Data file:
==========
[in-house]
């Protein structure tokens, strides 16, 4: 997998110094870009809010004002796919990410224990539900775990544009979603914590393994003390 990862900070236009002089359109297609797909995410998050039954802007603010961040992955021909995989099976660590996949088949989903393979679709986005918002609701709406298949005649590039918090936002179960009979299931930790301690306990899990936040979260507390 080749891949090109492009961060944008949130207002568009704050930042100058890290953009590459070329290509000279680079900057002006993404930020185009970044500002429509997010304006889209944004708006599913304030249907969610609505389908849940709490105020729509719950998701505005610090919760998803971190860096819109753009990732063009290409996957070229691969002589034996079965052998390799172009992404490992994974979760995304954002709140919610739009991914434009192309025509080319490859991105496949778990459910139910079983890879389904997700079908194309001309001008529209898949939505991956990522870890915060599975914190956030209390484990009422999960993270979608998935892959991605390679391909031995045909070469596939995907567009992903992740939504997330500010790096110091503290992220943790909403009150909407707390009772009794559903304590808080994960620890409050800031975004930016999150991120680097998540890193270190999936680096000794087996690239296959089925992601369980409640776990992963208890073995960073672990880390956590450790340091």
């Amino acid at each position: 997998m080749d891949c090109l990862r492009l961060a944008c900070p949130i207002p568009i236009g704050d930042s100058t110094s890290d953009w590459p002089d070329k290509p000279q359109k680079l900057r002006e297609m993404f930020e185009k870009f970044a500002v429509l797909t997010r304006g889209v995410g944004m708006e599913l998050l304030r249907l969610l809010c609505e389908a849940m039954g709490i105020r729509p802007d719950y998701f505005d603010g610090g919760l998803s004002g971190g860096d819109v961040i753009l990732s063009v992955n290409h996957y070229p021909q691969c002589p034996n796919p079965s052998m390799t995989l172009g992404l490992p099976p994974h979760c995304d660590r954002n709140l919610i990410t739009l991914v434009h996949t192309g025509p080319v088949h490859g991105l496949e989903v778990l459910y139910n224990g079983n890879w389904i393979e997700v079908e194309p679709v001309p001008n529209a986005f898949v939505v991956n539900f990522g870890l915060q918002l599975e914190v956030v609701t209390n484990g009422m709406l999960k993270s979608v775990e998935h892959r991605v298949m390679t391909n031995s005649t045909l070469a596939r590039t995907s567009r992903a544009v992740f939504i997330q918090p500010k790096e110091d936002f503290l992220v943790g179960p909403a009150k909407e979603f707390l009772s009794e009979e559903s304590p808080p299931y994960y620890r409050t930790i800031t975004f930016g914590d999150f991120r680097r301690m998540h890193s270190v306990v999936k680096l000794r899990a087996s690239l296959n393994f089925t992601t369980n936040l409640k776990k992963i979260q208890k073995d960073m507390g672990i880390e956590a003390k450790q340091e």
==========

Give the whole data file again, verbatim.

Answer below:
[in-house]
């Protein structure tokens, strides 16, 4: 997998110094870009809010004002796919990410224990539900775990544009979603914590393994003390 990862900070236009002089359109297609797909995410998050039954802007603010961040992955021909995989099976660590996949088949989903393979679709986005918002609701709406298949005649590039918090936002179960009979299931930790301690306990899990936040979260507390 080749891949090109492009961060944008949130207002568009704050930042100058890290953009590459070329290509000279680079900057002006993404930020185009970044500002429509997010304006889209944004708006599913304030249907969610609505389908849940709490105020729509719950998701505005610090919760998803971190860096819109753009990732063009290409996957070229691969002589034996079965052998390799172009992404490992994974979760995304954002709140919610739009991914434009192309025509080319490859991105496949778990459910139910079983890879389904997700079908194309001309001008529209898949939505991956990522870890915060599975914190956030209390484990009422999960993270979608998935892959991605390679391909031995045909070469596939995907567009992903992740939504997330500010790096110091503290992220943790909403009150909407707390009772009794559903304590808080994960620890409050800031975004930016999150991120680097998540890193270190999936680096000794087996690239296959089925992601369980409640776990992963208890073995960073672990880390956590450790340091």
């Amino acid at each position: 997998m080749d891949c090109l990862r492009l961060a944008c900070p949130i207002p568009i236009g704050d930042s100058t110094s890290d953009w590459p002089d070329k290509p000279q359109k680079l900057r002006e297609m993404f930020e185009k870009f970044a500002v429509l797909t997010r304006g889209v995410g944004m708006e599913l998050l304030r249907l969610l809010c609505e389908a849940m039954g709490i105020r729509p802007d719950y998701f505005d603010g610090g919760l998803s004002g971190g860096d819109v961040i753009l990732s063009v992955n290409h996957y070229p021909q691969c002589p034996n796919p079965s052998m390799t995989l172009g992404l490992p099976p994974h979760c995304d660590r954002n709140l919610i990410t739009l991914v434009h996949t192309g025509p080319v088949h490859g991105l496949e989903v778990l459910y139910n224990g079983n890879w389904i393979e997700v079908e194309p679709v001309p001008n529209a986005f898949v939505v991956n539900f990522g870890l915060q918002l599975e914190v956030v609701t209390n484990g009422m709406l999960k993270s979608v775990e998935h892959r991605v298949m390679t391909n031995s005649t045909l070469a596939r590039t995907s567009r992903a544009v992740f939504i997330q918090p500010k790096e110091d936002f503290l992220v943790g179960p909403a009150k909407e979603f707390l009772s009794e009979e559903s304590p808080p299931y994960y620890r409050t930790i800031t975004f930016g914590d999150f991120r680097r301690m998540h890193s270190v306990v999936k680096l000794r899990a087996s690239l296959n393994f089925t992601t369980n936040l409640k776990k992963i979260q208890k073995d960073m507390g672990i880390e956590a003390k450790q340091e």